- Earlier this year Barrett Business Services stock was flying high, continuing a run that had seen it increase by more than 400% in four years.
- Since the 2013 earnings report was issued in February, the stock has tumbled almost 50%.
- The business is fundamentally sound, and is growing at a rate of more than 20% per year.
- Although the shares were probably overvalued earlier this year, there is no justification for the huge drop and the shares have now reached oversold territory.
After a gaining almost 400% over a period of 18 months between July of 2012 and January of 2014, Barrett Business Services (NASDAQ:BBSI) stock has been in a free-fall, losing almost 50% of its value since peaking at over $100 earlier this year.
However, there is very little change in the fundamental business which would justify those wild swings in the stock price.
Barrett is a Human Resources Services company. Its two lines of business include Professional Employer Services, which accounts for about 70% of its revenue, and Staffing, which accounts for the remainder. Professional Employer Services involves an arrangement with the client, under which Barrett becomes a co-employer and takes responsibility for payroll, payroll taxes and workers' compensation. This type of arrangement is becoming increasingly popular as small businesses seek to unload the onerous burden of payroll administration.
Taking advantage of the continuing trend towards outsourcing of payroll services, Barrett has grown consistently over the past four years, with annual revenue increasing at a compound growth rate of just under 24% since 2009.
In 2009, the company posted a small loss, but since 2009, the earnings have increased consistently, as per the table below (figures are in $,000s):
The small drop in net income in 2012 versus 2011 was the result of a difference in income taxes.
In 2012, the company repurchased 2.5 million shares from the estate of the former CEO. With this purchase and the ongoing share repurchase program, the number of outstanding shares has been steadily declining, and now stands at just over 7 million, which gives the company a market cap. of $403 million at today's share price.
Dividends have been increasing steadily each year, and now stand at 57 cents per share. As of the end of 2013, the company had cash and marketable securities of more than $119 million, and long-term debt of only $5 million.
The stock is not closely followed - only two analysts follow the stock, and neither has made any upgrades or downgrades since 2009. The average of the two analysts' earnings estimate for 2014 is $3.26 per share, which would be an increase of 29% over 2013.
Barrett's forward Price/Earnings ratio compares favorably with that of its peers in the employment services industry.
PEG Ratio (avg. for comparison categories)
In the final quarter of 2014, Barrett added 156 new clients and lost 30 clients, for a net addition of 120 clients, bring the total number of companies who use Barrett's services to about 3,200, an annual growth rate of about 12% in the client base. The company targets small and medium-sized businesses with 20 to 500 employees. There are over 500,000 such companies in the USA, so there is plenty of space for additional market penetration. In its prime markets on the west coast, Barrett works with 2,800 businesses, about 2% of the total market.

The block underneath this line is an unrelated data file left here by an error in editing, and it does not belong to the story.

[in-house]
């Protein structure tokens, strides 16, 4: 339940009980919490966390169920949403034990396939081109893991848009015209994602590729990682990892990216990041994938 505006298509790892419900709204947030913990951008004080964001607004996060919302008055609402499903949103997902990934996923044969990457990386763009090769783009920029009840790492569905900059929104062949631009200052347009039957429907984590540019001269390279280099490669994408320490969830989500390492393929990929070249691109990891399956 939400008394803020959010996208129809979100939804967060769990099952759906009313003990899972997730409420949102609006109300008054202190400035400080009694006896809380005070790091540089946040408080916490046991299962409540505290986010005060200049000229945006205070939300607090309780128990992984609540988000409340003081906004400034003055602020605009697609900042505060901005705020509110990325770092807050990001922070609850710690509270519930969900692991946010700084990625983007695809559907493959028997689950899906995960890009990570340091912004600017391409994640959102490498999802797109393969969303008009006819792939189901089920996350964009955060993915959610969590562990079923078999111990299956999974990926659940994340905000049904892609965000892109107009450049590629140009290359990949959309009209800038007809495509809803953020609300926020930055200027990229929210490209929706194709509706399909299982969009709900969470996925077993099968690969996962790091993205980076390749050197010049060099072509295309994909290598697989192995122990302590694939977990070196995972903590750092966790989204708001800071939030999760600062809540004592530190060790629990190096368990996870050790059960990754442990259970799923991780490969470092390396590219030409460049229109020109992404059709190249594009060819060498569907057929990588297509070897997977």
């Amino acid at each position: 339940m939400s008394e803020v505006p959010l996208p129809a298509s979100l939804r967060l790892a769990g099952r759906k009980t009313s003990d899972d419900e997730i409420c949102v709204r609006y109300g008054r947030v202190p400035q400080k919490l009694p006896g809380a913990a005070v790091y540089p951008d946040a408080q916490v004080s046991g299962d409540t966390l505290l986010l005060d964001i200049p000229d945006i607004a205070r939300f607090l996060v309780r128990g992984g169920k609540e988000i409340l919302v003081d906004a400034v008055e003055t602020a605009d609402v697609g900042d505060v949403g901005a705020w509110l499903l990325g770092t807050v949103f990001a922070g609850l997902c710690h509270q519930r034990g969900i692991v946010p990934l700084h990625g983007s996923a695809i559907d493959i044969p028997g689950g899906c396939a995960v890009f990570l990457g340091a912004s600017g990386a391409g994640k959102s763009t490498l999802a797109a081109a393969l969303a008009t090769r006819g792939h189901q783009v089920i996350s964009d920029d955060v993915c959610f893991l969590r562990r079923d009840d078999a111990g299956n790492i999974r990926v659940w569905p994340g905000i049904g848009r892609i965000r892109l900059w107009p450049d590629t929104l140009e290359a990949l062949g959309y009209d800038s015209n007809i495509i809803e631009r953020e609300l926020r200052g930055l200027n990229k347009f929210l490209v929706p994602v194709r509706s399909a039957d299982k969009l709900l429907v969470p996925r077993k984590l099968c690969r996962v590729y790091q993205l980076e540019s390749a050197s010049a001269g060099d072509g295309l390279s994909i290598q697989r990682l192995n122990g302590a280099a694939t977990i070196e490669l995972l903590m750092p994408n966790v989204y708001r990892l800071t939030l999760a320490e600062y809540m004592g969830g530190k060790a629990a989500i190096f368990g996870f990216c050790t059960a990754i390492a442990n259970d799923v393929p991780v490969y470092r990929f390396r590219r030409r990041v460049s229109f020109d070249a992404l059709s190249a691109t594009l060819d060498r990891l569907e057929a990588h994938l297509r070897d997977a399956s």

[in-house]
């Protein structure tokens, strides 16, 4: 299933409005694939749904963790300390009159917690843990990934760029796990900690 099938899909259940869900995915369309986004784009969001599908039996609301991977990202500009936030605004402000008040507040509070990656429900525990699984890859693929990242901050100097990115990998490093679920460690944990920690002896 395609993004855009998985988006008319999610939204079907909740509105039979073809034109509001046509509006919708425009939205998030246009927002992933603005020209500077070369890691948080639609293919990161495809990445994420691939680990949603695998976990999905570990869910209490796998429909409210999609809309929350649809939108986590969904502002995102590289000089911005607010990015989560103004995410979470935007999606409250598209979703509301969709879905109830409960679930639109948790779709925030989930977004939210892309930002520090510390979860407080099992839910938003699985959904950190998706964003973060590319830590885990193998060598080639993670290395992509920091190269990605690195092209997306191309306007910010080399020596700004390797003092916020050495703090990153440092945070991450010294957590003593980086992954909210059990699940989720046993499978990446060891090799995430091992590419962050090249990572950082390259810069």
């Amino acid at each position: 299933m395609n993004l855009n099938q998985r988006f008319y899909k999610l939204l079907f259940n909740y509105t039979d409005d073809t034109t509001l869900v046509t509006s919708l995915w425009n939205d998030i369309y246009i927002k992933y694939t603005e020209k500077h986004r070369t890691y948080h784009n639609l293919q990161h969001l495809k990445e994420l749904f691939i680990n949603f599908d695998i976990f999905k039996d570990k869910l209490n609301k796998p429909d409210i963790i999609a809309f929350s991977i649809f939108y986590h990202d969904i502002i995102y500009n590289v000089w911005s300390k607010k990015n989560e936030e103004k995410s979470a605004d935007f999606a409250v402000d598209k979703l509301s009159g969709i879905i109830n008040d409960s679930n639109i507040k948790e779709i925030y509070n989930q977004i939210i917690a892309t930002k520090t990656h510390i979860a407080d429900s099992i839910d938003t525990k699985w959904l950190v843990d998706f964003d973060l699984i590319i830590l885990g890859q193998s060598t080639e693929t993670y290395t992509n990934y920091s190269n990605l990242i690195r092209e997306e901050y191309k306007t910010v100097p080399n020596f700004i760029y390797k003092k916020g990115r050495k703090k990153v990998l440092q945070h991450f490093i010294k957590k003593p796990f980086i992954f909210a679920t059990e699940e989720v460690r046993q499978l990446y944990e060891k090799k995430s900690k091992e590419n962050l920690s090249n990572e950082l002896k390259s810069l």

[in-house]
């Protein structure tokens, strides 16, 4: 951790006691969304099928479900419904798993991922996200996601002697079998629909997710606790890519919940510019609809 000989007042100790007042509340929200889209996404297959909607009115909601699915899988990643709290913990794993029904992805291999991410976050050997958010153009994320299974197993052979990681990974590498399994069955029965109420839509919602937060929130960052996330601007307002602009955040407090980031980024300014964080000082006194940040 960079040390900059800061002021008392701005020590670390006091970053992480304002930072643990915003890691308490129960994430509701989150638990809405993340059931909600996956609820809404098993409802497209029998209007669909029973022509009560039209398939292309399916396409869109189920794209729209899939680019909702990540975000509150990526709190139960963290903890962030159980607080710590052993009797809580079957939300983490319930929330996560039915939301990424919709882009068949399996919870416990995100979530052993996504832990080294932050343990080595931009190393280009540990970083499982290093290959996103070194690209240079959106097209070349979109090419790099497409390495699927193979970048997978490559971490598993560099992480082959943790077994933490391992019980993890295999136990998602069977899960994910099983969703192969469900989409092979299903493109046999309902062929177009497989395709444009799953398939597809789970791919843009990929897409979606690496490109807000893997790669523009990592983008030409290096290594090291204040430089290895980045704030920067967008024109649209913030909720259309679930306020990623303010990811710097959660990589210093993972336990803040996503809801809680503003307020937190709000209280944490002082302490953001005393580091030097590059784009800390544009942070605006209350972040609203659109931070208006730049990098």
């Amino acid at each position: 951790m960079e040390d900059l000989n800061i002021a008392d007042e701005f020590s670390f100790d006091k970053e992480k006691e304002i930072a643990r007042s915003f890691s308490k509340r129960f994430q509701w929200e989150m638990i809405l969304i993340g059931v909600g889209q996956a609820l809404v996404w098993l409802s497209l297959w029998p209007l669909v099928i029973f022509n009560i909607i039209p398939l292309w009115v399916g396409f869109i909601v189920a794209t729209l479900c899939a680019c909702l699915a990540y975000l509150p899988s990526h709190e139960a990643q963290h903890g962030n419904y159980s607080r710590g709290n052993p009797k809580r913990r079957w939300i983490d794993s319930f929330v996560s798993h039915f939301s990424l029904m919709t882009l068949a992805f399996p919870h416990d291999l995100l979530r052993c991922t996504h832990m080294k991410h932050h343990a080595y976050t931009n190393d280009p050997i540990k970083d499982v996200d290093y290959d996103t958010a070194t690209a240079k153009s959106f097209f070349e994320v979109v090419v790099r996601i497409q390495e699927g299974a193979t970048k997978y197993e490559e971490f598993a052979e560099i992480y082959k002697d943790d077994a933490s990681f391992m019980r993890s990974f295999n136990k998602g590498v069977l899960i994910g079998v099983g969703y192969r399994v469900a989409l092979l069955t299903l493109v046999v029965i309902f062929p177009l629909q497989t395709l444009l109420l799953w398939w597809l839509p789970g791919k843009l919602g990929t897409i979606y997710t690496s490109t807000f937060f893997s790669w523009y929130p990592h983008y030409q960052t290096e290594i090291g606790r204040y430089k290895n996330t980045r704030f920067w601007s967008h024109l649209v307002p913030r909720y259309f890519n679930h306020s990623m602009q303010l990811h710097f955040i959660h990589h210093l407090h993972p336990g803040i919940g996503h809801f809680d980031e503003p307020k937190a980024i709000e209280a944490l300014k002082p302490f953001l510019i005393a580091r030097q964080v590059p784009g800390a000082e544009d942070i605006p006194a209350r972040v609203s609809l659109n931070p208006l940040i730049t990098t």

Growth from the addition of new clients will be supplemented by revenue growth from existing clients as those clients expand and hire more staff. Revenue and earnings growth is expected to continue at a rate above 20% for 2014 and beyond.
- Barrett has been operating a self-insurance program for workers' compensation. A provision is made in the company accounts for liabilities associated with this insurance. However, starting in 2015, Barrett will have to purchase insurance to comply with new laws in California, where most of its business is done. This is expected to add about 0.25% to the cost of the workers' compensation program, some of which may not be recoverable.
- Margins in the business are quite low. After-tax profit margin is only about 4%, so any increase in costs could have a significant impact on the bottom line.
- Barrett competes on the staffing side of the business with companies such as Kelly Services (NASDAQ:KELYA) and ManpowerGroup Inc. (NYSE:MAN). Competitors in payroll services include Automatic Data Processing Inc. (NASDAQ:ADP) and Paychex Inc. (NASDAQ:PAYX). All of these competitors are larger than Barrett, and have significantly greater resources.
- The laws around employment are complex, and vary from state to state. Changes to the law could impact the business negatively.
Earnings report this week:
Barrett's first quarter earnings report will be published this week. Consensus is for a loss of 49 cents (the company provided guidance indicating a loss of 45 cents). Don't panic - Barrett always loses money in the first quarter because of the way in which payroll taxes are collected. A higher loss for 2014 versus 2013 (2013 first-quarter loss was 36 cents) is more likely to be an indication of a higher level of business, rather than a downturn in annual earnings.
Barrett was overvalued in January, when its shares traded at more than $100 and its P/E ratio had soared above 40.
However, the recent sell-off in Barrett shares has been overdone, and the shares are now undervalued relative to peer companies. Any downside risk is already reflected in the share price. An upside of up to 30% is possible this year, if the forecast growth rates are achieved and the share price returns to more normal levels in line with peer companies.